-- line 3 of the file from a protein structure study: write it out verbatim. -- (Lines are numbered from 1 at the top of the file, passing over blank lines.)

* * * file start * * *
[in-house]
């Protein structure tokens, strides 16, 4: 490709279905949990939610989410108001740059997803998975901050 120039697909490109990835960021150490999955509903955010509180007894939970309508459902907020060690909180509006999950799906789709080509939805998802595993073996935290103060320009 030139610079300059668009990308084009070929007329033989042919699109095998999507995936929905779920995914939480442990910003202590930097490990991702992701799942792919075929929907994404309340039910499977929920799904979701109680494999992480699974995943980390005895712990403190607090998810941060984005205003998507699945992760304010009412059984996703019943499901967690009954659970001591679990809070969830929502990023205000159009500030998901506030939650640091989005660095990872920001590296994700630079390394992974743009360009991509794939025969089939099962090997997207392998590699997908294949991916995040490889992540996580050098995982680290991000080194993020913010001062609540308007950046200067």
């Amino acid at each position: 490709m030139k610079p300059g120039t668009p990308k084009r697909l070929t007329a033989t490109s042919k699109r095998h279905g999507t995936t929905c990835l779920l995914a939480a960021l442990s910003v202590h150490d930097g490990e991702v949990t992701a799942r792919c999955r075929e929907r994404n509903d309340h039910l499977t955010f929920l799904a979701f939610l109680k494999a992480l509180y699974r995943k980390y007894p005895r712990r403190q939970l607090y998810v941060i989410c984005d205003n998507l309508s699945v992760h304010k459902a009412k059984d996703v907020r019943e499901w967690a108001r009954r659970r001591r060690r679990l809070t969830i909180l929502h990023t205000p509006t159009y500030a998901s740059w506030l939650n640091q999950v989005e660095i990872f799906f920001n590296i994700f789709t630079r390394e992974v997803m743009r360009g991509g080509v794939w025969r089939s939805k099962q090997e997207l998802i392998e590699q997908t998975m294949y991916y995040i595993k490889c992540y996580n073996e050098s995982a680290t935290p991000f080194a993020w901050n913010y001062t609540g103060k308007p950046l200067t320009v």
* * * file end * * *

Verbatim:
């Amino acid at each position: 490709m030139k610079p300059g120039t668009p990308k084009r697909l070929t007329a033989t490109s042919k699109r095998h279905g999507t995936t929905c990835l779920l995914a939480a960021l442990s910003v202590h150490d930097g490990e991702v949990t992701a799942r792919c999955r075929e929907r994404n509903d309340h039910l499977t955010f929920l799904a979701f939610l109680k494999a992480l509180y699974r995943k980390y007894p005895r712990r403190q939970l607090y998810v941060i989410c984005d205003n998507l309508s699945v992760h304010k459902a009412k059984d996703v907020r019943e499901w967690a108001r009954r659970r001591r060690r679990l809070t969830i909180l929502h990023t205000p509006t159009y500030a998901s740059w506030l939650n640091q999950v989005e660095i990872f799906f920001n590296i994700f789709t630079r390394e992974v997803m743009r360009g991509g080509v794939w025969r089939s939805k099962q090997e997207l998802i392998e590699q997908t998975m294949y991916y995040i595993k490889c992540y996580n073996e050098s995982a680290t935290p991000f080194a993020w901050n913010y001062t609540g103060k308007p950046l200067t320009v």